Hello friend. How are you? It’s been a long time. It’s been over a year since I last assigned you a book to read. Did you manage to power through that 192-page book in the 388 days it has been since I last spoke to you? I hope so. I didn’t want come back too soon and spook you off. I just want you to be comfortable.

For those of you who were able to finish Civilwarland in Bad Decline, I have another recommendation. For the rest of you who need another 388 days, take your time. I’ll check back with you on December 2, 2013.

Swimming to Cambodia is a book by a fella named Spalding Gray. He was asked to play a role in the The Killing Fields, a film about the Cambodian Civil War. Swimming to Cambodia juxtaposes his adventures and shenanigans while filming a Hollywood movie against the real story and history of the Khmer Rouge regime in Cambodia, and the result is simultaneously gut busting and gut wrenching.

I bet you’re asking yourself “Hey Conor, I get why you’d recommend this to a smarty-pants who likes books, but why would you recommend it to somebody who doesn’t like to read?” I’ve got three major selling points for you my friend.

It’s funny. Spalding Gray has a mastered a sort of dirty neuroticism that reminds me of the hypothetical baby-fusion of Woody Allen, Harmony Korine, and Hunter Thompson. A decent-sized portion of this book deals with Gray, a neurotic and gawky man in his 40’s, trying to conquer his fear of the ocean while high on opiates. It is exactly as good as it sounds.

It’s short. The edition I’m holding in my hand is a scant 133 pages, and when you take into account how large the type and how small the pages are, the final page count becomes even less intimidating. I managed to plow through this in two hours while waiting for a train home before Hurricane Sandy.

It’s smart. The parts of Swimming to Cambodia that aren’t dealing with a man stoned out of his gourd coping with his hydrophobia are extraordinarily insightful and powerful. If you were to ask me before this book what the Khmer Rouge was, I probably would’ve responded “A video game character.” Though the subject matter is often lighthearted, Gray is capable of switching gears instantaneously. The story takes wild nosedives that leave you at the precipice of despair, before Gray finally pulls up on the controls and resumes talking about wanting to marry a hooker.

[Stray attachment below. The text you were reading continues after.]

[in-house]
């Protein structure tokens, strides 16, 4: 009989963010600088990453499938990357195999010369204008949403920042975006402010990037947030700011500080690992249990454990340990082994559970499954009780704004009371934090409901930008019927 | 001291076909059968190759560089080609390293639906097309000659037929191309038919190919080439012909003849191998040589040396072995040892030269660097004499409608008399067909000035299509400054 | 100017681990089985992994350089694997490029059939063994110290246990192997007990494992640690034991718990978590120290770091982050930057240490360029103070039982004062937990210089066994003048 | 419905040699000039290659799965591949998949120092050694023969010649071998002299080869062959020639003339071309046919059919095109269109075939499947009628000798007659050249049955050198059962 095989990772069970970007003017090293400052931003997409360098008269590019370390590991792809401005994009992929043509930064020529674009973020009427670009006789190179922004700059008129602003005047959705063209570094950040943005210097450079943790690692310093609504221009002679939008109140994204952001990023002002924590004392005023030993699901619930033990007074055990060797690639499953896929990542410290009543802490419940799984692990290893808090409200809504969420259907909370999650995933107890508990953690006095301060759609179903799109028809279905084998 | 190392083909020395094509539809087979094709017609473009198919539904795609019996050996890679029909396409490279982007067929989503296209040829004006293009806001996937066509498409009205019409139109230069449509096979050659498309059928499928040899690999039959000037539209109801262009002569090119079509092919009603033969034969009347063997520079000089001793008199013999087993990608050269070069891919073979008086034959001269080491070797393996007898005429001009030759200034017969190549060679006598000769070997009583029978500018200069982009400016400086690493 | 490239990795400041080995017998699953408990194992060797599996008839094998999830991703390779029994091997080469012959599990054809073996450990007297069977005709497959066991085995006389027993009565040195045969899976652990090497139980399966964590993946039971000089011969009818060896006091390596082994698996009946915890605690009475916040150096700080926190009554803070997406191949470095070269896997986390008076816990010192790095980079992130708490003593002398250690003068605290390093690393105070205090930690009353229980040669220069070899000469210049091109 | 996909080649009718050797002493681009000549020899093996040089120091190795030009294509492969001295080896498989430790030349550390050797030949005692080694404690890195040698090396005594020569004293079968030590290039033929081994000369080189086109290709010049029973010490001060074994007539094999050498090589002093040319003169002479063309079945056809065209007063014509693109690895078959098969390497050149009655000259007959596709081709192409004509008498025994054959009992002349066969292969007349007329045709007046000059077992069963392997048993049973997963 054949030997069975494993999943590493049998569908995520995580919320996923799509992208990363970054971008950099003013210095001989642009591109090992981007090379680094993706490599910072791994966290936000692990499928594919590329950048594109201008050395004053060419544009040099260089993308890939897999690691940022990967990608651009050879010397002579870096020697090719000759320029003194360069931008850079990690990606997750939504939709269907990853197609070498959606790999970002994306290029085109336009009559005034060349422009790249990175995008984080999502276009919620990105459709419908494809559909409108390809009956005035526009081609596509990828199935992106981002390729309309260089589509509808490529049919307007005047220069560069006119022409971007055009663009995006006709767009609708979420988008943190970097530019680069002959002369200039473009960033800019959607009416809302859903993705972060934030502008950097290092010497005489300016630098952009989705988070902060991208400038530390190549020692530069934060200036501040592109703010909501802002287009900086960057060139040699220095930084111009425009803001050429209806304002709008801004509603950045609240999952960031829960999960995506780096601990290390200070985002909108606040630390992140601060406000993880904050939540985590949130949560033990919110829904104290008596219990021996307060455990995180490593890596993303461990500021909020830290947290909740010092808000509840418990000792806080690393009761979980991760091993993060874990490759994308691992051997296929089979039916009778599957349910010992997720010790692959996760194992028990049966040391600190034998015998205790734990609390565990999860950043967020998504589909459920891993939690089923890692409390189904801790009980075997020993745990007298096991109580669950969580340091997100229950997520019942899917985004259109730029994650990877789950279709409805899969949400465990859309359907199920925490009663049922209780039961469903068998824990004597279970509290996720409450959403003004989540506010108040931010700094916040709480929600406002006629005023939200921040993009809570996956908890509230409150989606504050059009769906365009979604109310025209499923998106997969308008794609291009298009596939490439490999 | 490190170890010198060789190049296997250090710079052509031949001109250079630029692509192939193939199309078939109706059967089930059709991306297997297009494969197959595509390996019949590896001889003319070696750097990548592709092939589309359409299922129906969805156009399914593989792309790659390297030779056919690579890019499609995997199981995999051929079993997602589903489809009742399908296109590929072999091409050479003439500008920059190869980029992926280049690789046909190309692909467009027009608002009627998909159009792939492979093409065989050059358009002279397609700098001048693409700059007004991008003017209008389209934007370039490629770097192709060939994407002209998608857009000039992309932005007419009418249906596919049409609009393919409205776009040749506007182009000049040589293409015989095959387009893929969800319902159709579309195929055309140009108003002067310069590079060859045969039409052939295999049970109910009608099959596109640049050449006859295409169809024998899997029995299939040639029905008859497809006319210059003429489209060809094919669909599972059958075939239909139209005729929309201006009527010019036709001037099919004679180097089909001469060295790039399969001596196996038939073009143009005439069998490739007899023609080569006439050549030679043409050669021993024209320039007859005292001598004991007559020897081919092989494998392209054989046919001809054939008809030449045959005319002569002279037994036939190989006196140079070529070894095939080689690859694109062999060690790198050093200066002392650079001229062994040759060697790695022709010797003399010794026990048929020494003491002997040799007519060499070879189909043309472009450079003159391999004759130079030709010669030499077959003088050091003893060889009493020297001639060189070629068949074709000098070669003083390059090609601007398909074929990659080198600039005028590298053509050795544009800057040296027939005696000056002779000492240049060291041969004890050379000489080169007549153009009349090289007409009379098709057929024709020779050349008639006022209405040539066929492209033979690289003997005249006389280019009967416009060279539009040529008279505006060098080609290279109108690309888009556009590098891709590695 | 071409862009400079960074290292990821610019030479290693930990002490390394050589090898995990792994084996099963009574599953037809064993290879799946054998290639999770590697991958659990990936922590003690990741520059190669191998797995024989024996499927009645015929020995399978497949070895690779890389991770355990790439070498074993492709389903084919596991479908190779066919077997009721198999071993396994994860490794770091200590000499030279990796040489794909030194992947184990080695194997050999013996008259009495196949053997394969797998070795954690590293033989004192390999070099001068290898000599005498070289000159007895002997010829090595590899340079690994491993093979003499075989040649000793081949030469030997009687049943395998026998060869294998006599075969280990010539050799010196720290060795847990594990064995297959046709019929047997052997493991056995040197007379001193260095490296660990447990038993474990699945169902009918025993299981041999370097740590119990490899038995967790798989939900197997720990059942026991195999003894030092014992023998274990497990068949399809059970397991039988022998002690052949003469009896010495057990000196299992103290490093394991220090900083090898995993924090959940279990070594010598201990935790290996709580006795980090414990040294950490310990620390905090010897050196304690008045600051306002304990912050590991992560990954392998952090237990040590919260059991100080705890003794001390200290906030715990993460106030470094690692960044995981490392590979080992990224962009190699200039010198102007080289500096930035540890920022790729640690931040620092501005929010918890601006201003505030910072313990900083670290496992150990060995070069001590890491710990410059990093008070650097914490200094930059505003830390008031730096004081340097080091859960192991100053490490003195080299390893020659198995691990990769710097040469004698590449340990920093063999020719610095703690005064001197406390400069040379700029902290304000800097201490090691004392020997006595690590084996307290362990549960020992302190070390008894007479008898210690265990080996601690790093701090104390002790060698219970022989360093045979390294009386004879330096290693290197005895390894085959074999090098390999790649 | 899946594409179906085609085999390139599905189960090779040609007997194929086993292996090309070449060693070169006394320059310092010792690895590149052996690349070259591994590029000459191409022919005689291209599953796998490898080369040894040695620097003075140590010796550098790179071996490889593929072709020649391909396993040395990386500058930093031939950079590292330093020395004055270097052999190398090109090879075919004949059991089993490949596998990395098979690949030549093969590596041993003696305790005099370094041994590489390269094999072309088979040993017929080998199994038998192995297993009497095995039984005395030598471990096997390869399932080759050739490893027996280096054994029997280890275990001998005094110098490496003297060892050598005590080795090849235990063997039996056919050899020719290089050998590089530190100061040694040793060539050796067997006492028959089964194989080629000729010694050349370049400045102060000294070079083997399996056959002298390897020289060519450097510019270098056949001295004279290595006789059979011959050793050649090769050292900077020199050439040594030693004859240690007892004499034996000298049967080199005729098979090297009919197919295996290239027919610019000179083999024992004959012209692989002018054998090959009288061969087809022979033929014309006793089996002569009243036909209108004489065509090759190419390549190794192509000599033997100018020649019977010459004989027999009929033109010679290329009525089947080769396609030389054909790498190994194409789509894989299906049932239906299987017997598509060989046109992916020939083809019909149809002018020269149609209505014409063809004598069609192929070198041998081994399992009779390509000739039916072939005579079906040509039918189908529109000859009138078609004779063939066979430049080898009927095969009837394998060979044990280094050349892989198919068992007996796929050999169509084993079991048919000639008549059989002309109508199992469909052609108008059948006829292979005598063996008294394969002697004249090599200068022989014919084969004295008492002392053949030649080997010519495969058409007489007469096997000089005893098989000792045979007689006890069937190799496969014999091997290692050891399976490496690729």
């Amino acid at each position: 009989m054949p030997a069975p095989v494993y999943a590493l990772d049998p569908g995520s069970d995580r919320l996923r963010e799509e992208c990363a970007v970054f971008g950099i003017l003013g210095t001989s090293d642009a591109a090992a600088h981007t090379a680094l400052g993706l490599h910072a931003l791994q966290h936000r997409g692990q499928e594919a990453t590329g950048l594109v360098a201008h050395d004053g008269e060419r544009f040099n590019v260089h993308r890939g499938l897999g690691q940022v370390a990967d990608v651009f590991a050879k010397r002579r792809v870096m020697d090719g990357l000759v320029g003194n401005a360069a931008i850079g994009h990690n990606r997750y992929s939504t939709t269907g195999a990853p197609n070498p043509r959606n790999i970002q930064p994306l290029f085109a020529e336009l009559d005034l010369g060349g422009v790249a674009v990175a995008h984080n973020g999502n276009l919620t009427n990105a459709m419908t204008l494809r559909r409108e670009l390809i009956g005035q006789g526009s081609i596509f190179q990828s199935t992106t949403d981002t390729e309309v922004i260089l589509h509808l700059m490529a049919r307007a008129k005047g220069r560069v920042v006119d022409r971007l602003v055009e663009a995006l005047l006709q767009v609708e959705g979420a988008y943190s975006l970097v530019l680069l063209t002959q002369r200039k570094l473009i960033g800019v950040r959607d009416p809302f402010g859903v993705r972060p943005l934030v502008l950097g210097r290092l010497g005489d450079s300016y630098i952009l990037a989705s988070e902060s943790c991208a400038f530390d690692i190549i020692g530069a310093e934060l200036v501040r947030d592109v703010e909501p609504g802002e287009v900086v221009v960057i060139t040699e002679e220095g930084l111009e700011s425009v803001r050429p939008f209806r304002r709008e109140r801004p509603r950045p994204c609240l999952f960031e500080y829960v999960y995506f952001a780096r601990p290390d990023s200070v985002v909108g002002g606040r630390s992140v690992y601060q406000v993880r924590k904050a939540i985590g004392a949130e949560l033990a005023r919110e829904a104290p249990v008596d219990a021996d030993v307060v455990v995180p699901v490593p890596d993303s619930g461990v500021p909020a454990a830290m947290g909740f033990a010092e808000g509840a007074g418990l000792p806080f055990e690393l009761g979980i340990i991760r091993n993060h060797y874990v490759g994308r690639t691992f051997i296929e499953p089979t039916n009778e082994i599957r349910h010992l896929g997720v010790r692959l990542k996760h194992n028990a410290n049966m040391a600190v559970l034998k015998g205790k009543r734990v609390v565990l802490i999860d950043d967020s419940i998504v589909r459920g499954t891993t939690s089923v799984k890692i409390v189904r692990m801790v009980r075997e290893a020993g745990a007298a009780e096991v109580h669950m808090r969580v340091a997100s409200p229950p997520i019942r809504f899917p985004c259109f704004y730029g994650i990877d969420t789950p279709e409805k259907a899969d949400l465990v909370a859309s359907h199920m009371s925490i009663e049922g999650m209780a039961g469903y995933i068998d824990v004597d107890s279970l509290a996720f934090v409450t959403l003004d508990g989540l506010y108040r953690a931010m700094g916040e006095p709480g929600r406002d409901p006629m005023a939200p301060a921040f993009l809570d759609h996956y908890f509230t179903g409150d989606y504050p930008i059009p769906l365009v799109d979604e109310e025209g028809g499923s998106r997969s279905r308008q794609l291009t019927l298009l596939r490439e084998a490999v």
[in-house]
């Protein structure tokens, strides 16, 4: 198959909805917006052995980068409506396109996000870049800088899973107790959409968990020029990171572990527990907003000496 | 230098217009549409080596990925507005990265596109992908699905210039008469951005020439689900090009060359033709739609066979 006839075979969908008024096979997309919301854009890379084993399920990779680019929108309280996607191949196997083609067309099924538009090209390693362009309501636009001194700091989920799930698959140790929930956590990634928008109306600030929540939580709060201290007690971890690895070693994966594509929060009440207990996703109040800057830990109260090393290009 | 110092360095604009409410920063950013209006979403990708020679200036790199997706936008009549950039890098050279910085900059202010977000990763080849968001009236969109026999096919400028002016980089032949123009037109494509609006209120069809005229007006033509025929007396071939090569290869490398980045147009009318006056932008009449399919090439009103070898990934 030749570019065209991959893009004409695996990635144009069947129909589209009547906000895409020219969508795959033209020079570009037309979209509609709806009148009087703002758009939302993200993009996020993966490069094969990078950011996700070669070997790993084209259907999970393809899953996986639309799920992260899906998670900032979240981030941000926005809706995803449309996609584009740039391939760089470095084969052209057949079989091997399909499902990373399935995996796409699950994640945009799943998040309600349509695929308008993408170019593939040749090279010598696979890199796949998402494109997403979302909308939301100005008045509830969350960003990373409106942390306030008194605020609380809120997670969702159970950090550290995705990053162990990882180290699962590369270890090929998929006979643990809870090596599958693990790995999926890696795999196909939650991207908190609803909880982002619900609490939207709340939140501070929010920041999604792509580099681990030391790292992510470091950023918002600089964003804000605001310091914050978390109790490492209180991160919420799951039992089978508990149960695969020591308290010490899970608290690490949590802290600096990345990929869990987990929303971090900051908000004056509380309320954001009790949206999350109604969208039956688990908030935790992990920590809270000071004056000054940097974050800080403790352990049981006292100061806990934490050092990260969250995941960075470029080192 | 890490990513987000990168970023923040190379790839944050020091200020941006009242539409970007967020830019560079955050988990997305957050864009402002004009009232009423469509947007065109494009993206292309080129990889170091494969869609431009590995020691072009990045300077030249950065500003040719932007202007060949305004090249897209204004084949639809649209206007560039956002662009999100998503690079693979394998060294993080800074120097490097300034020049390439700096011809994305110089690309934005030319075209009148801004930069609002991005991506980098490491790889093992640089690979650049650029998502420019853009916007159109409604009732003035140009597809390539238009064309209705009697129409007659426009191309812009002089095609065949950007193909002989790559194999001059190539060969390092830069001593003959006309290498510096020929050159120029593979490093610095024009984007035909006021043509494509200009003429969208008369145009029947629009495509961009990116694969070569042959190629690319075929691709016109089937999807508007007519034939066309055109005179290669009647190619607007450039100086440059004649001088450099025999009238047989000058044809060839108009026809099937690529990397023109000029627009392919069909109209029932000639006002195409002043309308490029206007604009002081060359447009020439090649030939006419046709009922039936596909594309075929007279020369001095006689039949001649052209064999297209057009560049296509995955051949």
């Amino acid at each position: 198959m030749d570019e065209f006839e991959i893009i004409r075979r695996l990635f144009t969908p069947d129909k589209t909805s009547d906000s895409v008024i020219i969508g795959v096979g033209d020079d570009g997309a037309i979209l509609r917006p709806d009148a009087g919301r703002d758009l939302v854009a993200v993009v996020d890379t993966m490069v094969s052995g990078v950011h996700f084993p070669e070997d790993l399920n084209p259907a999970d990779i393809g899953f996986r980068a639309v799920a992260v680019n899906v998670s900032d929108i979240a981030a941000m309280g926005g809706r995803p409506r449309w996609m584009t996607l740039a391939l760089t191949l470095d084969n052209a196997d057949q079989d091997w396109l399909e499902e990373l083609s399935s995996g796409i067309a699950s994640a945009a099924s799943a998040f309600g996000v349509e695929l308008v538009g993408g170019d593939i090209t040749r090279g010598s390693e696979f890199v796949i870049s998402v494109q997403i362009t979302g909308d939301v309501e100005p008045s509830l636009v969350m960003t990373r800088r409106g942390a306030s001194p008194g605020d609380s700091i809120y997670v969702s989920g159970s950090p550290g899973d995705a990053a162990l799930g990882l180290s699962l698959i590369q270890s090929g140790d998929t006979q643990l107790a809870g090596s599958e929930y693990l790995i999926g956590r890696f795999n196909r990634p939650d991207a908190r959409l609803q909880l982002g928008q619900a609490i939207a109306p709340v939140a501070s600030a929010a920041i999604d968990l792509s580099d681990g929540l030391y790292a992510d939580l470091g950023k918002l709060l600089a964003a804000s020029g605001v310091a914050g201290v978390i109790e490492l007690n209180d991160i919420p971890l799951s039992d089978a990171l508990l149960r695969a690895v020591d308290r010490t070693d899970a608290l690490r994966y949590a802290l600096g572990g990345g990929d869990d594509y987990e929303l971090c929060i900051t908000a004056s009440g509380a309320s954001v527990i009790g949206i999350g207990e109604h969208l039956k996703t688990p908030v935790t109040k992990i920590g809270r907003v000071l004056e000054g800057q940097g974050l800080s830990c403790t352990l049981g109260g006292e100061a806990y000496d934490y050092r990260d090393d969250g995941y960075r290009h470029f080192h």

Look. I’m not a dummy. I know how these things work. I assign this book to you, and you just sit around on reddit procrastinating until 2 AM, when you panic, realize you won’t be able to read the book, and desperately scramble to look for a movie version. Then you leaf through Google and Sparknotes, hoping to find somebody who has made a list of the differences between the film and the book, so that you can come back to me appearing as prepared as possible.

Rest easy my friend: I’ve got you covered. Swimming to Cambodia was originally written as a monologue. It was designed from the get-go to be watched.

“He broke it all down to a table, a glass of water, a spiral notebook and a mic. Poor theatre—a man and an audience and a story. Spalding sitting at that table, speaking into the mic, calling forth the script of his life from his memory and those notebooks. A simple ritual: part news report, part confessional, part American raconteur. One man piecing his life back together, one memory, one true thing at a time. Like all genius things, it was a simple idea turned on its axis to become absolutely fresh and radical.”

-Theatre Director Mark Russell on Spalding Gray

Jonathan Demme, the man who directed Silence of the Lambs and Philadelphia adapted Swimming to Cambodia for the screen. However, this is not a scenario in which you’d have to scramble around the Internet trying to find out any differences between the book and the film. I’ll make this easy for you:  there are none. The exact same thing you see on screen is right there in your book.

Now, don’t get me wrong: I’m not necessarily suggesting that you only go and watch the film. There are a few things that might go over your head if you’re not paying full attention, and it definitely helps to be able to flip back. By no means am I saying that this book will make you feel dumb, but as it deals with Cambodia, a place I’m assuming you’re not familiar with, sometimes the names and other proper nouns can get confusing. It’s not a particularly difficult book, but it will definitely keep you on your toes.

I’ve saved my trump card for last. If I haven’t won you over yet, listen up. There’s a story in the book about John Malkovich telling a dirty joke. So, get on that man.

-Conor Burnett, Prose Editor